Updated: March 19, 2018 9:30:11 am
How is Indira Gandhi, India’s first and only woman Prime Minister so far, still relevant to an 11-year-old, or, for that matter, even to a 22-year-old in the country today? Ahead of her birth centenary last year, when Delhi-based Devapriya Roy and Bengaluru-based graphic artist Priya Kuriyan were asked to work on a graphic biography on her, this was one of the questions that concerned them. “Because Mrs Gandhi is such a controversial figure, when we decided to do the book, we wanted to address this question.
In fact, I remember telling Karthika (publisher, Amazon-Westland, who commissioned the project) that I want to read a few biographies before I say ‘yes’ to the project. The thing is, when you are writing a biography, you cannot say you are completely neutral. You are researching someone’s life and trying to reconstruct her mind, so obviously you get invested in that story, but it was also like a little detective work, trying to piece together what made her the person she was. We have tried to show the many different versions of her that is recorded in history, but also made a genuine effort to look at her beyond stereotypes,” says Roy, 33.
Indira (Context, Rs 599), which will be released in Delhi on Tuesday, captures the making of Mrs Gandhi and her tumultuous tenure as India’s third Prime Minister. “Mrs Gandhi’s life is very well-documented, so we had access to interviews online, photographs and reading materials.
And because it is so well-documented, there is no other way of telling her story than the way things were. What we wanted to do was to take a more nuanced approach, to look at her not just as a politician, but also as a person, as a daughter or a grandmother,” says Kuriyan, 37, who referenced Coomi Kapoor’s The Emergency: A Personal History, besides photographs and archival material from the Indira Gandhi Memorial Trust Library in Delhi.
In her detailed panels, Kuriyan shows a young Indira blossom into a strident politician, but she also offers glimpses of a woman spending time on choosing her wardrobe, or helping her granddaughter, who had been left behind by her parents from attending the closing ceremony of the Asian Games in 1982, to watch the fireworks that lit up the night sky.
Told through a framing novella, a contemporary story of a young girl, Indira Thapa, who lives in a working-class colony in Delhi and studies at a government school, the book segues into the biography when Thapa is assigned a holiday homework by her beloved teacher — an oral history project to examine the origin of her name.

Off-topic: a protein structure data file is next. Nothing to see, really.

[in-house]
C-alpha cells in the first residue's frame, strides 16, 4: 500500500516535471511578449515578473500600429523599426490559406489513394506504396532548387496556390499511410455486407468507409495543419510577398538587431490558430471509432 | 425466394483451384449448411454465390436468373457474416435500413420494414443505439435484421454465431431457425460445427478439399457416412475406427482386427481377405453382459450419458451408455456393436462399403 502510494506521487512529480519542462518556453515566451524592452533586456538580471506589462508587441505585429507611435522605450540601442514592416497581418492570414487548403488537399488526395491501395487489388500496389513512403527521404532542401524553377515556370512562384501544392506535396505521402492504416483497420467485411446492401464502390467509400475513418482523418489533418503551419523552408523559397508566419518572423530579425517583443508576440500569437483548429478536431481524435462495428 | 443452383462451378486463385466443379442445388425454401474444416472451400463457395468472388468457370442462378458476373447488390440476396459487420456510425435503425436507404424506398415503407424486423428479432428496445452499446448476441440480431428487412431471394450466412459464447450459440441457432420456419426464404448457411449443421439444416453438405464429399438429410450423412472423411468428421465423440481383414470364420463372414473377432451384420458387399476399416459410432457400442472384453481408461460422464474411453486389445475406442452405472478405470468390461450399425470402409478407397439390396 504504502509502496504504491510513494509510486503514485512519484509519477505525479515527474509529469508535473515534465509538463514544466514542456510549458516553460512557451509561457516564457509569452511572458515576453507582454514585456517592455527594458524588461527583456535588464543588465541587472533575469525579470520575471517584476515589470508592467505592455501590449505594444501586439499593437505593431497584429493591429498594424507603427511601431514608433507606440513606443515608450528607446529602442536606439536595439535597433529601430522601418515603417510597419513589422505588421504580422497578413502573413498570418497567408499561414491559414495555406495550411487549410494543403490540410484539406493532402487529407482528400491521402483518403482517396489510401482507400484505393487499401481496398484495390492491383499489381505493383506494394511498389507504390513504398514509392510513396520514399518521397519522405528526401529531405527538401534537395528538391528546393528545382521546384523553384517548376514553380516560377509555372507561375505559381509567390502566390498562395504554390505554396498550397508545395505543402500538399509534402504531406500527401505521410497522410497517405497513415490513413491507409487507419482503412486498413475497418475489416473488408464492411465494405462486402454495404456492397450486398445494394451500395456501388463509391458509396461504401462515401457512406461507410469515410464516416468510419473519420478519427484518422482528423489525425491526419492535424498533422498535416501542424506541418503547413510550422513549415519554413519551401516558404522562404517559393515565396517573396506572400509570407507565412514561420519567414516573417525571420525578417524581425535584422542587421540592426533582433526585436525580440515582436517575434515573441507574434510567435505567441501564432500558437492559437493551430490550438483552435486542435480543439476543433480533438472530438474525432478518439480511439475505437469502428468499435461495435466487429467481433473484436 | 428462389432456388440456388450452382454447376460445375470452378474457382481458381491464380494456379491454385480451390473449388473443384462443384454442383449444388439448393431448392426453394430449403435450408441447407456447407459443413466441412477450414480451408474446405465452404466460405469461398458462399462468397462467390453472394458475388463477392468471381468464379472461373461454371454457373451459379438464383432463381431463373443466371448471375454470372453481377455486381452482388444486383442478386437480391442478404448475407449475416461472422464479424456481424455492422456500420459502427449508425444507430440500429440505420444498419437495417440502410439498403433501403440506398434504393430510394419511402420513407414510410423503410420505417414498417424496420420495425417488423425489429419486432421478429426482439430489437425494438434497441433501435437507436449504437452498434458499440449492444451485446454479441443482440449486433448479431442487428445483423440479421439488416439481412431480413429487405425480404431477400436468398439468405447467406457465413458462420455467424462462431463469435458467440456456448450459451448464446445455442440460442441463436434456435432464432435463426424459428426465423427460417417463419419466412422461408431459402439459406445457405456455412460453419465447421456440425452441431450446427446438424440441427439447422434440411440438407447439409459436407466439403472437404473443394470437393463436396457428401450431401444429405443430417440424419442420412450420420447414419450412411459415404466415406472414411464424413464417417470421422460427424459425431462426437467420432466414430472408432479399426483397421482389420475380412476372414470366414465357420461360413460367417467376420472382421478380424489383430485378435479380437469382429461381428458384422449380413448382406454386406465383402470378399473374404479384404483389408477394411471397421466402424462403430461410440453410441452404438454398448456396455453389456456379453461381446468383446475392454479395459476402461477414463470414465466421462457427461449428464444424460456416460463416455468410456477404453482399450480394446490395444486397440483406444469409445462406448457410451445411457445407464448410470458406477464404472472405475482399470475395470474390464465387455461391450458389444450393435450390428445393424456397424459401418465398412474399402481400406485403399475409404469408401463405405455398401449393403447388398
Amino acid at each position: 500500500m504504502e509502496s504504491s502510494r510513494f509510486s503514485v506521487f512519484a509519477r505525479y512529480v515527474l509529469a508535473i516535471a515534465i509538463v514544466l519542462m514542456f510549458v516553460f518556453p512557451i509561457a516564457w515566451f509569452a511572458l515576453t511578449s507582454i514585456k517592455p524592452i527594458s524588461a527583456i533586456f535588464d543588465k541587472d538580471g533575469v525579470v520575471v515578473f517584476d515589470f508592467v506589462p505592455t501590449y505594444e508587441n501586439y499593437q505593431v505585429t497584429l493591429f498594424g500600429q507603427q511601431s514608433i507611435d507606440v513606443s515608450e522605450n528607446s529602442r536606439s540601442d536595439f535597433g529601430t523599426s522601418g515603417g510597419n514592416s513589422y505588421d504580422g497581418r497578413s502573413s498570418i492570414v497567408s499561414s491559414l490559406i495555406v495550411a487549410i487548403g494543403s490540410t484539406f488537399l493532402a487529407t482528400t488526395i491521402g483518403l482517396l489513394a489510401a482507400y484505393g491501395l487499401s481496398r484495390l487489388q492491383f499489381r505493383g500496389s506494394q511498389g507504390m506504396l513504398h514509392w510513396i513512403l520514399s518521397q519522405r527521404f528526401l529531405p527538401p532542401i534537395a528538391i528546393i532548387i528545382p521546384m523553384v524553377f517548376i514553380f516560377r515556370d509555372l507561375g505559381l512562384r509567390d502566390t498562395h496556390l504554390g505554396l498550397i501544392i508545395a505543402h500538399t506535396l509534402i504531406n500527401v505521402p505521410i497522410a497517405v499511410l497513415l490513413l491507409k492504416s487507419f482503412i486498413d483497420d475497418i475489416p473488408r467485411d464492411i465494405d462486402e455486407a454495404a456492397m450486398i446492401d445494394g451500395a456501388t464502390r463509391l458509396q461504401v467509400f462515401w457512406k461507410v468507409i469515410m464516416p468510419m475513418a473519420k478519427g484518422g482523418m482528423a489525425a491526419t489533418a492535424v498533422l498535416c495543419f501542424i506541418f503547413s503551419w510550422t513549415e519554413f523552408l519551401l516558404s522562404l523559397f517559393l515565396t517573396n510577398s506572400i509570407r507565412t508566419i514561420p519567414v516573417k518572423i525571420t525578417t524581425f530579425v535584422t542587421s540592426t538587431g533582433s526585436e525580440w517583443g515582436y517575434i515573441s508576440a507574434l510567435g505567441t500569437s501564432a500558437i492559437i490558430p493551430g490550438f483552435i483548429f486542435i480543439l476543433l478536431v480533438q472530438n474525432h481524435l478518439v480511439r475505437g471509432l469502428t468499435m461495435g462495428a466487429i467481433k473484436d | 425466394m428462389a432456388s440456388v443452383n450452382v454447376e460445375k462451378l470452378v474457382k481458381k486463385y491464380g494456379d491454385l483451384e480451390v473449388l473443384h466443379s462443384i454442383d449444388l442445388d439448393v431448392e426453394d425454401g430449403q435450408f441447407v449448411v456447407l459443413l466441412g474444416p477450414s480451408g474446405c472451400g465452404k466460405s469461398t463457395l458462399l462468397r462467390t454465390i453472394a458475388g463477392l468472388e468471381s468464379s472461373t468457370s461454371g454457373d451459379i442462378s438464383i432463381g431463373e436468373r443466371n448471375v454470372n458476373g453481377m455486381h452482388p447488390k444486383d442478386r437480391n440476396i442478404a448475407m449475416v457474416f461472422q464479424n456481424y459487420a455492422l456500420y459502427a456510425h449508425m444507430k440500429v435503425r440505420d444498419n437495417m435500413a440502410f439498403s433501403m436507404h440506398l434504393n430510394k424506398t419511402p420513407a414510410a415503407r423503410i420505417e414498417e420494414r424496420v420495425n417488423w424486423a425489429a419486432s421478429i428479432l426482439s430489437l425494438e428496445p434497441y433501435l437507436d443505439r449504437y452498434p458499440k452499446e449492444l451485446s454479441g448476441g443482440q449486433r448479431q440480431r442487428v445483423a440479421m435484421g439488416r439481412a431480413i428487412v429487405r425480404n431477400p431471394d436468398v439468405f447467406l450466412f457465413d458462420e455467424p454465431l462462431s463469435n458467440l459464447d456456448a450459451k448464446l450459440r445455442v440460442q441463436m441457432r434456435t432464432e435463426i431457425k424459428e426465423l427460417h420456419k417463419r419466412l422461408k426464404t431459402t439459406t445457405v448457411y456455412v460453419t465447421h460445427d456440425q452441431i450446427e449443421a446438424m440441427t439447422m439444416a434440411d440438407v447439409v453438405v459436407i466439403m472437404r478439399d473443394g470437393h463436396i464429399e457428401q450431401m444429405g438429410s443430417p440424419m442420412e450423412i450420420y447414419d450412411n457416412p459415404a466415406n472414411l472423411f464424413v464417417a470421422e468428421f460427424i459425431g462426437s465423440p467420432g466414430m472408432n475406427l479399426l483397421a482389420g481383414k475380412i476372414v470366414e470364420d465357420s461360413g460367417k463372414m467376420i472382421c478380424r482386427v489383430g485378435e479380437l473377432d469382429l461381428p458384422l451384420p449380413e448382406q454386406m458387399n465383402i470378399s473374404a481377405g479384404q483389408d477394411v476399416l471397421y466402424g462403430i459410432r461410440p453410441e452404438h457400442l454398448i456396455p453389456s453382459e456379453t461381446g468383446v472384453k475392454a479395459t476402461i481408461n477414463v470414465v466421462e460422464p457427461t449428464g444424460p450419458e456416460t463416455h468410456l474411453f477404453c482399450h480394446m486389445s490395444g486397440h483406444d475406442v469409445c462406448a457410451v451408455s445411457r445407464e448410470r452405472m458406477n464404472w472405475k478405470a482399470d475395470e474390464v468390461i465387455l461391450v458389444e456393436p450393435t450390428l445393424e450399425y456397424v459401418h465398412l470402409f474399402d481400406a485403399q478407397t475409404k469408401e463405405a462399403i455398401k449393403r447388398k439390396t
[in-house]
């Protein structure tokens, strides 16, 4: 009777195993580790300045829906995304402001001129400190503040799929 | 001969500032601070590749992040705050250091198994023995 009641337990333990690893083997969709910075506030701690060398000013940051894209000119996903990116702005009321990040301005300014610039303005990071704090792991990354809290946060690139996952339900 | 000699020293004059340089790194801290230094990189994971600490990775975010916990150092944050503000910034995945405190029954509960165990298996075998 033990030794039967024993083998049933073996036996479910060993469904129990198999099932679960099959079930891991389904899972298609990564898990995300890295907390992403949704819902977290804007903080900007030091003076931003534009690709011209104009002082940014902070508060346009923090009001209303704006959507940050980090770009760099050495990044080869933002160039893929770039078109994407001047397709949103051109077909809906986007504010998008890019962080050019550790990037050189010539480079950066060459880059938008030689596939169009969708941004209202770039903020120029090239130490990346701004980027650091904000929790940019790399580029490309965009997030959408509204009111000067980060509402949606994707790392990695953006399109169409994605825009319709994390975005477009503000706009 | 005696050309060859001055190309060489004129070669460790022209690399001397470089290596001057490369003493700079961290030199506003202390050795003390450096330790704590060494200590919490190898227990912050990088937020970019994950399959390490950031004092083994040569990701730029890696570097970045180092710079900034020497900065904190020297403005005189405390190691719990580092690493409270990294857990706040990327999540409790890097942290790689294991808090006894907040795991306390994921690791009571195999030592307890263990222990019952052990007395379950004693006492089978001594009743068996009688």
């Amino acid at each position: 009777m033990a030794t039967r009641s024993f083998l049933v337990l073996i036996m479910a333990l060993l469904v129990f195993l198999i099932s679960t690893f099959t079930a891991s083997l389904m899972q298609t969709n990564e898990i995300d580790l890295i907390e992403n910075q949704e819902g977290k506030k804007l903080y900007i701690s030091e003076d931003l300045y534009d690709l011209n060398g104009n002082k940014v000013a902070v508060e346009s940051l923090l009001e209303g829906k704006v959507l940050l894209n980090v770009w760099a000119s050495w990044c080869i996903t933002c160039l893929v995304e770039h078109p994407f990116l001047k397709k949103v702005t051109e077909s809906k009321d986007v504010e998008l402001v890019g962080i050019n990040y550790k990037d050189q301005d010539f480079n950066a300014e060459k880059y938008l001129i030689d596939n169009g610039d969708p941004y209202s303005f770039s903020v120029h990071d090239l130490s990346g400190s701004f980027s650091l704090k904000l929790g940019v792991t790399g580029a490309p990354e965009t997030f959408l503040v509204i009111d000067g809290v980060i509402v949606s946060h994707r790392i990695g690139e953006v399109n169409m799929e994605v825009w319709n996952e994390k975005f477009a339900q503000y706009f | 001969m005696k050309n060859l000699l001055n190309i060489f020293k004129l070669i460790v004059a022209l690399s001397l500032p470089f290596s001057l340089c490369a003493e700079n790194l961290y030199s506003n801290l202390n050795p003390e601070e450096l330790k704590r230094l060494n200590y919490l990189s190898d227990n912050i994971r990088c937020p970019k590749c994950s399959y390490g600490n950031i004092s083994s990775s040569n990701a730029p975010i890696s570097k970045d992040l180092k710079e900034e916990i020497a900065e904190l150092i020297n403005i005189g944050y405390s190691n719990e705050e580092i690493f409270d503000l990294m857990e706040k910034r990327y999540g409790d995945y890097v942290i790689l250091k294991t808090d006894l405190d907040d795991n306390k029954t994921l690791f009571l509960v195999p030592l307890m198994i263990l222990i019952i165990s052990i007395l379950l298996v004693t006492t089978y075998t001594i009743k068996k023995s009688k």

“So we have alternating chapters, a prose chapter followed by a graphic chapter, with Mrs Gandhi’s life being told entirely in graphic. The prose chapters gave us more margins to discuss the controversial episodes of her life — the Emergency, or the anti-Sikh riots that happened after her death — in greater detail,” says Roy, whose last book was The Heat and Dust Project (2015), with her husband, Saurav Jha.
The book, Roy and Kuriyan’s first collaborative project, took over a year to research, during which they travelled to Allahabad, to Anand Bhawan and Swaraj Bhawan, where the Nehrus lived, and to Mrs Gandhi’s homes and workplaces in the Capital. It also involved a copious amount of reading. Roy says she began by reading Katherine Frank’s Indira: The Life of Indira Nehru Gandhi (2001) and Pupul Jayakar’s Indira Gandhi: An Intimate Biography (1993). “I read up every biography that I could. We also met Mrs Sonia Gandhi and her daughter.
Mrs Gandhi told us about the books we could find at the archives. Her daughter, who was close to Indira Gandhi, shared with us some memories that have not been published before. There were no questions asked, no instructions given on how to go about our jobs,” says Roy.
While the selection of material involved arduous pruning, the narrative is non-linear and include listicles and letters and some original anecdotes gleaned from various sources. In a clever meta turn, Roy and Kuriyan also work in the making of the book through the story of Thapa’s teacher Reema and her flatmate, the graphic artist, Piya.
“When we took on the book, for the longest time that was pretty much the only thing that consumed us. We were also working long-distance, I had moved to Cochin by the time work began, so there would be a lot of phone calls and emails. We thought it would be interesting for millennials to know a bit of the way the project was worked upon,” says Kuriyan.
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